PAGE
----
let him hold the estate.

‘Then,’ said the Prince, ‘you little know what court is!’

‘Can you make a curtsey?’ asked the Queen anxiously.

I repeated the one I had lately made to her Majesty, and they all cried
out:

‘Oh, oh! that was all very well at home.’

‘Or here before I married,’ added Queen Henrietta. ‘Since Spanish
etiquette has come in, we have all been on our good behaviour.’

‘Having come from a barbarous isle,’ added the Prince.

The Queen therewith made the reverence which you all know, my
grand-daughters, but which seemed to me unnatural, and the Prince’s face
twinkled at the incredulity he saw in mine; but at the moment a private
door was opening to give admission to a figure, not in itself very tall,
but looking twice its height from its upright, haughty bearing. There
was the Bourbon face fully marked, with a good deal of fair hair in
curls round it, and a wonderful air of complete self-complacency.

This was la grande Mademoiselle, daughter of Gaston Duke of Orleans,
and heiress through her mother of the great old Montpensier family, who
lived at the Palais Royal with her father, but was often at the Louvre.
She stood aghast, as well she might, thinking how little dignity her
aunt, the Queen of England, had to be acting as mistress of deportment
to a little homely widow. The Prince turned at once.

‘There is my cousin,’ said he, ‘standing amazed to see how we have
caught a barbarous islander of our own, and are trying to train her to
civilization. Here--let her represent the Queen-Regent. Now, Meg--Madame
de Bellaise, I mean--imitate me while my mother presents me,’ he ran
on in English, making such a grotesque reverence that nobody except
Mademoiselle could help laughing, and his mother made a feint of laying
her fan about his ears, while she pronounced him a madcap and begged her
niece to excuse him.

‘For profaning the outskirts of the majesty of the Most Christian King,’
muttered the Prince, while his mother explained the matter to her niece,
adding that her son could not help availing himself of the opportunity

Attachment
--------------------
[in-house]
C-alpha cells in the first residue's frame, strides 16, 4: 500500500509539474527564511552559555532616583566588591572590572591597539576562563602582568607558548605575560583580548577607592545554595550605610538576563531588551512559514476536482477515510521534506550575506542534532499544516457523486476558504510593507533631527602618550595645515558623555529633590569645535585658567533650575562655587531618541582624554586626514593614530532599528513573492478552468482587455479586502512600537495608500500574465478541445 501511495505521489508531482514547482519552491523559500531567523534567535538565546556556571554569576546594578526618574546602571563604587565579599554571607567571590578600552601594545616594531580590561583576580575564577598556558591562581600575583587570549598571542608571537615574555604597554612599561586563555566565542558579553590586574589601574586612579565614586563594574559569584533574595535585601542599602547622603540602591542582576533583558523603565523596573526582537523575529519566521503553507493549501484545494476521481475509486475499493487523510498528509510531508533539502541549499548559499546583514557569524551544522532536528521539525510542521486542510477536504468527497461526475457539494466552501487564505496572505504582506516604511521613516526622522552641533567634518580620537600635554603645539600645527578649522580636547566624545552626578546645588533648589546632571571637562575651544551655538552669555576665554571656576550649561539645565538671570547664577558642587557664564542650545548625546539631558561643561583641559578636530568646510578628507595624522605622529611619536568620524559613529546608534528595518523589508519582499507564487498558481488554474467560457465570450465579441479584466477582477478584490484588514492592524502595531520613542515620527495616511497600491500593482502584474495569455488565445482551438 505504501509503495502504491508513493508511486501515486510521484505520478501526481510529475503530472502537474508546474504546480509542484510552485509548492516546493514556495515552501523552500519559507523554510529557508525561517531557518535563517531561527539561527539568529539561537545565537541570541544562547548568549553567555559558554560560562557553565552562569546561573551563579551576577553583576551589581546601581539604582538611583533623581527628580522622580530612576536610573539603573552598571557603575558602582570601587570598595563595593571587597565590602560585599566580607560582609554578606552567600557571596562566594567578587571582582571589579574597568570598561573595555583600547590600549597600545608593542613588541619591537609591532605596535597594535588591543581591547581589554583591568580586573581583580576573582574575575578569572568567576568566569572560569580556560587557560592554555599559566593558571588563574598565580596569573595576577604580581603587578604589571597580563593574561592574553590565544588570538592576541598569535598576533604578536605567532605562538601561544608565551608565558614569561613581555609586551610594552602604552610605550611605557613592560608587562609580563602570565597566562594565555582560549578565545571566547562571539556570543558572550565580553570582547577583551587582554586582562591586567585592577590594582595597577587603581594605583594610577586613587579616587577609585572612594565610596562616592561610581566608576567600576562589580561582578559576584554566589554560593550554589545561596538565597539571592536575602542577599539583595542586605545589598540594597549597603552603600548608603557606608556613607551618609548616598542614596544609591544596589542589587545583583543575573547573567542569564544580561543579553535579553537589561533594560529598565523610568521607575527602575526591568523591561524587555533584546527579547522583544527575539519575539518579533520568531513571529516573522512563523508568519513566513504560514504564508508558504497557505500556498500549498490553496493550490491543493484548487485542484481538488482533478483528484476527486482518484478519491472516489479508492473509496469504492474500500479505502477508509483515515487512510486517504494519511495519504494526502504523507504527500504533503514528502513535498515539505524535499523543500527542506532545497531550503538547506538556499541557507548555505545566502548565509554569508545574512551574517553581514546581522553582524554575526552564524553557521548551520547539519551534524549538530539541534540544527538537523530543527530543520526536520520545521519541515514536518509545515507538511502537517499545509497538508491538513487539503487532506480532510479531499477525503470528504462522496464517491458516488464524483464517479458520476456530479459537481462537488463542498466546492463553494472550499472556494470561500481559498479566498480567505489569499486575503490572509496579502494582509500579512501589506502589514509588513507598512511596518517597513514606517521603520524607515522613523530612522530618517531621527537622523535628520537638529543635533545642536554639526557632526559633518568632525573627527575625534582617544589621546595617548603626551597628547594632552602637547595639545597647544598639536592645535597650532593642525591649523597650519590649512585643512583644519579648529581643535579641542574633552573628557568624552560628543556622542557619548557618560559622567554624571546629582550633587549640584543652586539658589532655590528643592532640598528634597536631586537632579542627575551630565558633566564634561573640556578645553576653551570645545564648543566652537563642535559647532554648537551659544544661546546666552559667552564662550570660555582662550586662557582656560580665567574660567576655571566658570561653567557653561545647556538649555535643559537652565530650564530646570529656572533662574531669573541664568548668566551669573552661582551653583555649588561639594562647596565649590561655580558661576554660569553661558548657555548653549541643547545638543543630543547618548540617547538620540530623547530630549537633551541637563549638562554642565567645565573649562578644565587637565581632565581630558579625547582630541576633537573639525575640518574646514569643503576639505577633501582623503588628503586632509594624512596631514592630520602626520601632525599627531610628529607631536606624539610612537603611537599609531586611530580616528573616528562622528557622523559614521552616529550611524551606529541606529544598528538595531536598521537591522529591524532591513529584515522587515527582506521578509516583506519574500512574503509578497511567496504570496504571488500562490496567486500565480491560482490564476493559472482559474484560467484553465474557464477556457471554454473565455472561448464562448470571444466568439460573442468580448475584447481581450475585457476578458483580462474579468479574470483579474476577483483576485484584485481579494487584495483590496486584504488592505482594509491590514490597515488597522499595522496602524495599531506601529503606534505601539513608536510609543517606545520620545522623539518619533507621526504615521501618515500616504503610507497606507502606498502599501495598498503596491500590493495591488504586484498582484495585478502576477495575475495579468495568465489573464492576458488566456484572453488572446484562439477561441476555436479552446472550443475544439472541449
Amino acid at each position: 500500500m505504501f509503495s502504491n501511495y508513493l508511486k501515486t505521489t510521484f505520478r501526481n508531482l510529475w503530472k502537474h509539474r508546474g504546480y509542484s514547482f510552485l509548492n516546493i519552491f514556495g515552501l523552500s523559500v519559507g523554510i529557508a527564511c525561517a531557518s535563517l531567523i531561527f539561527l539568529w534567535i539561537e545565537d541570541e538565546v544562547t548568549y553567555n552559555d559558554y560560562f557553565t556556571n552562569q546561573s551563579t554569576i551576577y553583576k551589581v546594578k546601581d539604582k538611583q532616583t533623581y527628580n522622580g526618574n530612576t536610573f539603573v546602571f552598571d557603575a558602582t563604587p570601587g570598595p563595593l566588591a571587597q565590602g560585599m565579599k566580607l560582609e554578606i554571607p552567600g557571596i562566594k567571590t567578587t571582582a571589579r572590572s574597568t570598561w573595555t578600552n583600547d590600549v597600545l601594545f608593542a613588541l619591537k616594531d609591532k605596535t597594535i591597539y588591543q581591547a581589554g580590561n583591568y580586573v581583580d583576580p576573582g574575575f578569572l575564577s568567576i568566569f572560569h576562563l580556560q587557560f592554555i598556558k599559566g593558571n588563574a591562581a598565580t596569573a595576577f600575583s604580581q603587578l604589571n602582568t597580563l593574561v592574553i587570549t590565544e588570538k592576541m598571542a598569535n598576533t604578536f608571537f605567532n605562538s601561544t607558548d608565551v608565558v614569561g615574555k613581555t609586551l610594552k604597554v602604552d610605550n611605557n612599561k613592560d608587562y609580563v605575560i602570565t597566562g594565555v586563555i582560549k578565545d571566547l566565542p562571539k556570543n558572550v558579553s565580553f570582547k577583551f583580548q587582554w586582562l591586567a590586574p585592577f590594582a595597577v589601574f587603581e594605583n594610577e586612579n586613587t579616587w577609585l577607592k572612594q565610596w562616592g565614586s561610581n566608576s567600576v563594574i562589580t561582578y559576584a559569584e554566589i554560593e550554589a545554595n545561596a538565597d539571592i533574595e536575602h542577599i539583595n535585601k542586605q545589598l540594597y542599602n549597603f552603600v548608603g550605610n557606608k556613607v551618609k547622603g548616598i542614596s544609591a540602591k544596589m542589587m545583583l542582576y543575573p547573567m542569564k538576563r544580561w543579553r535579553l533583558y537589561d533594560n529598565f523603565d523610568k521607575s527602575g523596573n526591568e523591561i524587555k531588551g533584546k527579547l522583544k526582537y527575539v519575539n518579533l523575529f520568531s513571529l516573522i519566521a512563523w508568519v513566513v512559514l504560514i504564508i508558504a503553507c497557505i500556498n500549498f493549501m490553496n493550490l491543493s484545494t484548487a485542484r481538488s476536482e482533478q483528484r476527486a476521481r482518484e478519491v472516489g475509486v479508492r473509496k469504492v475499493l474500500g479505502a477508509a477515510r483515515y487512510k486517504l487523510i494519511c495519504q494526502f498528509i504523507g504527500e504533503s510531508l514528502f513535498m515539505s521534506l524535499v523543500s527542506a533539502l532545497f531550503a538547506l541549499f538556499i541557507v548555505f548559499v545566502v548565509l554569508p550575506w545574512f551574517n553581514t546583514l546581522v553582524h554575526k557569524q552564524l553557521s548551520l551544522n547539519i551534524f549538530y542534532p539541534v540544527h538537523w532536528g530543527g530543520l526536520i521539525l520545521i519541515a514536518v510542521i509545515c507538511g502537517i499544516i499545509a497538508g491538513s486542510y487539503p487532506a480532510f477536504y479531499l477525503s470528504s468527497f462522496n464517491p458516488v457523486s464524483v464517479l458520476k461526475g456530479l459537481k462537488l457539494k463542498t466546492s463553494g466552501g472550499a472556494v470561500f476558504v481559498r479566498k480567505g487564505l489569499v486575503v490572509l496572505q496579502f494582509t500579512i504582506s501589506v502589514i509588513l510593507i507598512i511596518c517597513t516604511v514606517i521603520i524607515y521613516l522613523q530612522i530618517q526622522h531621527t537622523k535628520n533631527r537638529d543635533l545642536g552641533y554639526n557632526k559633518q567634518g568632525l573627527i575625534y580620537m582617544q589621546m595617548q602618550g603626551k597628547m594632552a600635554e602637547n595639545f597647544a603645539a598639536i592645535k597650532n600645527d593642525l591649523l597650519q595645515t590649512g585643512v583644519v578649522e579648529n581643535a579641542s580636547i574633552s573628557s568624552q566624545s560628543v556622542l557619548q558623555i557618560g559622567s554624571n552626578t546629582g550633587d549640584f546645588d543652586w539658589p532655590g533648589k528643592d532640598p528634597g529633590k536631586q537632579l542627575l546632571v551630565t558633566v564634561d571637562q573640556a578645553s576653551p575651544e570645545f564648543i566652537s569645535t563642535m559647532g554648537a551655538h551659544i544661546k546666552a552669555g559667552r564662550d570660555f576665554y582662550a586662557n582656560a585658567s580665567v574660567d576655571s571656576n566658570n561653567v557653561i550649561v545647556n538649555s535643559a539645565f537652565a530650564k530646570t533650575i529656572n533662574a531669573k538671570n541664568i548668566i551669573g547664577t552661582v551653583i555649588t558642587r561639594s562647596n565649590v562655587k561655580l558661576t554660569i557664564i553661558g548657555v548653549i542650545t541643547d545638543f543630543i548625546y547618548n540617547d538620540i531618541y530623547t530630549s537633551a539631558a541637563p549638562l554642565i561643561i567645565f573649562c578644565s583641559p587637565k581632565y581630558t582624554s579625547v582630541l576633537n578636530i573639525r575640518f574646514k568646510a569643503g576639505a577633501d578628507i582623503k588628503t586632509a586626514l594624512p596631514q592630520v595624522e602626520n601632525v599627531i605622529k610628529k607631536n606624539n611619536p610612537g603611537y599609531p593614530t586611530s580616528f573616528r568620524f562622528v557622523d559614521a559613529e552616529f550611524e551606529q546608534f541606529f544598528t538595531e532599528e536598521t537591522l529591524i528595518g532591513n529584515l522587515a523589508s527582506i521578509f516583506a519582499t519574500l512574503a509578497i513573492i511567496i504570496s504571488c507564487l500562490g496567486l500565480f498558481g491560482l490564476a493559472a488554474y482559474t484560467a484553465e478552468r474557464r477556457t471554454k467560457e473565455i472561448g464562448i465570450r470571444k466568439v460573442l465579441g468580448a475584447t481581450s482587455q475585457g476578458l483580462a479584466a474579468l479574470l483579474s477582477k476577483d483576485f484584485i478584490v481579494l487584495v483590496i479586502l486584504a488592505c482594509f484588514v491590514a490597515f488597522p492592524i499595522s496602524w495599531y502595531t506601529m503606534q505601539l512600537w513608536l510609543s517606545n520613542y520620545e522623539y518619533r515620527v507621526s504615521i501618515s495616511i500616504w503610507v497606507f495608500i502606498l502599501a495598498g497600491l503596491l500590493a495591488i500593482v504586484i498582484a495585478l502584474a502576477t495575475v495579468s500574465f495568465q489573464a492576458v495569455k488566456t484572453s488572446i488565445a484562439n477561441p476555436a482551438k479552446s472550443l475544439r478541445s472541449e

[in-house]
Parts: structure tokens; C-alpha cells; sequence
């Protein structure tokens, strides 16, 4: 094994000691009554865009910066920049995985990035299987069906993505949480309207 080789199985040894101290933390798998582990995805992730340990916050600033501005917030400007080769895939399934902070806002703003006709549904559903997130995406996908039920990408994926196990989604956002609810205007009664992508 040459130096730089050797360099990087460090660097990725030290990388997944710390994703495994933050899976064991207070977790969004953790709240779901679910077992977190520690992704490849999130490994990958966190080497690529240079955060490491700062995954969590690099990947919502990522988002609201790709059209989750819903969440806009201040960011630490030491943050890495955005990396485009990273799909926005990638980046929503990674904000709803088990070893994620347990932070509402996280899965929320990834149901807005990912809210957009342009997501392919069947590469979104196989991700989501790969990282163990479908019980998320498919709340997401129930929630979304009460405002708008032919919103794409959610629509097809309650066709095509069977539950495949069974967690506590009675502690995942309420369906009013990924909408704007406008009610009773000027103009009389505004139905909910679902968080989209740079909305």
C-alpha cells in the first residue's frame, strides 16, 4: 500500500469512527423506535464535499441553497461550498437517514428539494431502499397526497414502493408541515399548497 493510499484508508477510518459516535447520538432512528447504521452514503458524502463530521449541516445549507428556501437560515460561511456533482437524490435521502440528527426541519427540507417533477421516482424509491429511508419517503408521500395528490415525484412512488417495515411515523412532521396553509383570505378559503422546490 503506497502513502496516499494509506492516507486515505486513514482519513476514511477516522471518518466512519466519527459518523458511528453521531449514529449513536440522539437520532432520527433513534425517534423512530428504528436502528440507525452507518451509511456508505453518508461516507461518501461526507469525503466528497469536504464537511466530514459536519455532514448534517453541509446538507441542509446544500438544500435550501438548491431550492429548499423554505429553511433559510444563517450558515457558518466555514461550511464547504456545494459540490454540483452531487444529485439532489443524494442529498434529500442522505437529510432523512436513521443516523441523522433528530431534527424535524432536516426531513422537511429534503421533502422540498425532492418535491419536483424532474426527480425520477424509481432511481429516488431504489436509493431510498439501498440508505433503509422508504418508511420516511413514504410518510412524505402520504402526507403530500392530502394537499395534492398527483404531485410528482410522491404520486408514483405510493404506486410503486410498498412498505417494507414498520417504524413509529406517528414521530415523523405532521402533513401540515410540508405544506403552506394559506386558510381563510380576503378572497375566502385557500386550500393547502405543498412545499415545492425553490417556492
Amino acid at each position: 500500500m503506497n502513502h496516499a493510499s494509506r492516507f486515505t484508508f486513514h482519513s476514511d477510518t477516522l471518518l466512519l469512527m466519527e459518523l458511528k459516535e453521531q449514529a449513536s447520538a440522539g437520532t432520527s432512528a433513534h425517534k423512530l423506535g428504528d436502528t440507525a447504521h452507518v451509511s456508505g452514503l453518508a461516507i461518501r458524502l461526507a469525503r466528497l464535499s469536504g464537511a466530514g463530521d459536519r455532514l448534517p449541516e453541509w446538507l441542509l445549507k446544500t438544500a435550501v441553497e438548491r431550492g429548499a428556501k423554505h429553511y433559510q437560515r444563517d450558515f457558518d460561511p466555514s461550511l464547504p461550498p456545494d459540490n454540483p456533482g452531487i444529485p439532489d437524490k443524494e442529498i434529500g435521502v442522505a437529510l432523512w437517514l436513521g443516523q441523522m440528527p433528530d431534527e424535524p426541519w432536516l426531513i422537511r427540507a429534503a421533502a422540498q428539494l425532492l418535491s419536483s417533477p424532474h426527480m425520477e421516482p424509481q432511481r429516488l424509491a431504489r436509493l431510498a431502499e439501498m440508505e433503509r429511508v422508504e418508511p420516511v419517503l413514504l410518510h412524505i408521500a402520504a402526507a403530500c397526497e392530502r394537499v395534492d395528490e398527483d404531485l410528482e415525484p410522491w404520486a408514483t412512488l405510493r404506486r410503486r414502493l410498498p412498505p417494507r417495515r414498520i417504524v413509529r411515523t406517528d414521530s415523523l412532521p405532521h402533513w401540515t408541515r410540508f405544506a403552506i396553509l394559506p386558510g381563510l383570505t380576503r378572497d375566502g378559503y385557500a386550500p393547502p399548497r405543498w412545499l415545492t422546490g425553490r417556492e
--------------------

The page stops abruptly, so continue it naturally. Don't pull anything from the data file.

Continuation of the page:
of paying her his homage.

Mademoiselle was pacified, and was graciously pleased to permit me to
be presented to her, also to criticize the curtsey which I had now to
perform, my good Queen being so kind in training me that I almost lost
the sense of the incongruity of such a lesson at my age and in my weeds.
In fact, with my mother and my godmother commanding me, and Eustace and
the Prince of Wales looking on, it was like a return to one’s childhood.
At last I satisfied my royal instructress, and as she agreed with my
mother that my mourning befitted the occasion off we set en grande tenue
to cross the court to the Tuileries in a little procession, the Queen,
attended by my mother and Lady Morton as her ladies, and by Lord Jermyn
and Eustace as her gentlemen-in-waiting.

Mademoiselle also came, out of a sort of good-natured curiosity, but the
Prince of Wales shook his head.

‘I have no mind to show Madame the value of a tabouret,’ he said.
‘Believe me, Meg, I may sit on such an eminence in the august presence
of my mother and my regent aunt, but if my small cousin, the Most
Christian King, should enter, I must be dethroned, and a succession of
bows must ensue before we can either of us be seated. I always fear that
I shall some day break out with the speech of King Lear’s fool: ‘Cry you
mercy, I took you for a joint stool.’’

This passed while I, who came in the rear of the procession, was waiting
to move on, and I believe Queen Henrietta was descanting to her niece
on the blessing that her son’s high spirits never failed him through all
their misfortunes.